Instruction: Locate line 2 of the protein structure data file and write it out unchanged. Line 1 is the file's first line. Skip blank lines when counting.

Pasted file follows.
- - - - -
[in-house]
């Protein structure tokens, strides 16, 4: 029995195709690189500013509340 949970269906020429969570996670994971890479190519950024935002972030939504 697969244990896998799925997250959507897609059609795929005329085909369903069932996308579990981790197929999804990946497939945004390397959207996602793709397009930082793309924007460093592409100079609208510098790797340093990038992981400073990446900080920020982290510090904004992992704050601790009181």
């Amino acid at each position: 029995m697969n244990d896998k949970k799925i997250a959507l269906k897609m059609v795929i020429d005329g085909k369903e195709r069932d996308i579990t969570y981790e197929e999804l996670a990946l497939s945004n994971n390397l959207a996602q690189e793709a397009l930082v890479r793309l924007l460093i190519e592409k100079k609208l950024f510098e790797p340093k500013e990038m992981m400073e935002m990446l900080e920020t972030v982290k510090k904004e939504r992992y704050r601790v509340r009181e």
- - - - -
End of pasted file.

């Protein structure tokens, strides 16, 4: 029995195709690189500013509340 949970269906020429969570996670994971890479190519950024935002972030939504 697969244990896998799925997250959507897609059609795929005329085909369903069932996308579990981790197929999804990946497939945004390397959207996602793709397009930082793309924007460093592409100079609208510098790797340093990038992981400073990446900080920020982290510090904004992992704050601790009181």